When the next train left, it was already moving pretty quickly as he leaped to grab onto a ladder and pull himself up, he recalled. He lost his grip and fell.
The train, in an instant, amputated his right arm and right leg. He has photos someone took of his limbs scattered on the tracks.
He remembers being conscious for a brief moment before blacking out. He ended up in a regional hospital where he had two surgeries, according to his medical records, and received 12 blood transfusions.
When his mother found out what had happened, she was beside herself. She couldn't leave her children alone in the United States, and exiting the country would mean abandoning the family's asylum claim.
"I didn't know what to do in that moment," Wendy said. "It hurt that I couldn't care for my son."
After about a month, she was able to talk with him on the phone. He was tired and only able to speak a little.
What he told her was crushing.
"He said he didn't want to live like that," she recalled in tears.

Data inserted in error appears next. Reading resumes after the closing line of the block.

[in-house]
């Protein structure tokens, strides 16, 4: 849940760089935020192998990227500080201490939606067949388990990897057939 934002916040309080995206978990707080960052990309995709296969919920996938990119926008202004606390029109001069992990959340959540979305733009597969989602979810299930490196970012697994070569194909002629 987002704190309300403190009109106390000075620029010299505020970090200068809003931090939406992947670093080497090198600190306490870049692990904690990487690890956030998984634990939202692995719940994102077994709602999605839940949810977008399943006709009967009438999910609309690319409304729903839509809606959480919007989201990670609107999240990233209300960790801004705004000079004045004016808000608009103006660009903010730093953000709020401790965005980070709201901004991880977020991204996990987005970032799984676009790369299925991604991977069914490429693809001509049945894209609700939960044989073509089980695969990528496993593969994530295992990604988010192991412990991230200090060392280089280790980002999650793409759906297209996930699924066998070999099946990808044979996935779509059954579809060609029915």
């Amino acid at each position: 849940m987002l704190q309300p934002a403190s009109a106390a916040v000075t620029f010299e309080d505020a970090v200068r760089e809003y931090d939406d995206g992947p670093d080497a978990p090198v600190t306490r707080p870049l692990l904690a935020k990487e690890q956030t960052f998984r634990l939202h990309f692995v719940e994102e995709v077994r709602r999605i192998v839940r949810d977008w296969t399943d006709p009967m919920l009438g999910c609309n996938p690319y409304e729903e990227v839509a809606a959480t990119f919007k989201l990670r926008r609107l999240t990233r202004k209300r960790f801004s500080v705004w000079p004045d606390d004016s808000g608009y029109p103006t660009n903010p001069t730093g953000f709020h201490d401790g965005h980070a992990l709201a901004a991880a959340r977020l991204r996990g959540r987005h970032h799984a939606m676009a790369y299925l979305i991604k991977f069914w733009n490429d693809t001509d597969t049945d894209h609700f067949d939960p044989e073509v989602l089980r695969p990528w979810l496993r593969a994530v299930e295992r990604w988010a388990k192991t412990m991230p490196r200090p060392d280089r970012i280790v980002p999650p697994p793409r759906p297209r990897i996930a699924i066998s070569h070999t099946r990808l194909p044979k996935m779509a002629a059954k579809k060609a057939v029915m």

David's grandmother, who was still in Honduras, tried to get a visa to go take care of him, but Mexico denied her request.
ExpelledAfter eventually being released from the hospital, David ended up in shelters run by Mexico's child welfare agency until he turned 18 last year. Then he was transferred to a migrant shelter for adults.
He received prostheses for his arm and leg from the Red Cross and began learning how to use them.
In October, he finally arrived in Tijuana and went to the port of entry to present his asylum claim. Officials there told him that ports of entry were not processing asylum seekers because of the pandemic.
He tried crossing anyway in a place where the border barrier was under construction and fell. Border Patrol agents found him sitting on the ground. His right shoulder was injured, and he's barely worn his prosthesis since because of it.
The agents quickly expelled him back to Mexico.
"This is just one of literally thousands of examples of the harm that Title 42 is causing to people right now," Webb said. "We see family separation like this all of the time. We see hundreds and hundreds of people who are in severe danger and life-threatening situations in Mexico because of cartels and criminal groups. This policy is prolonging that and making it worse every day that it stays in effect."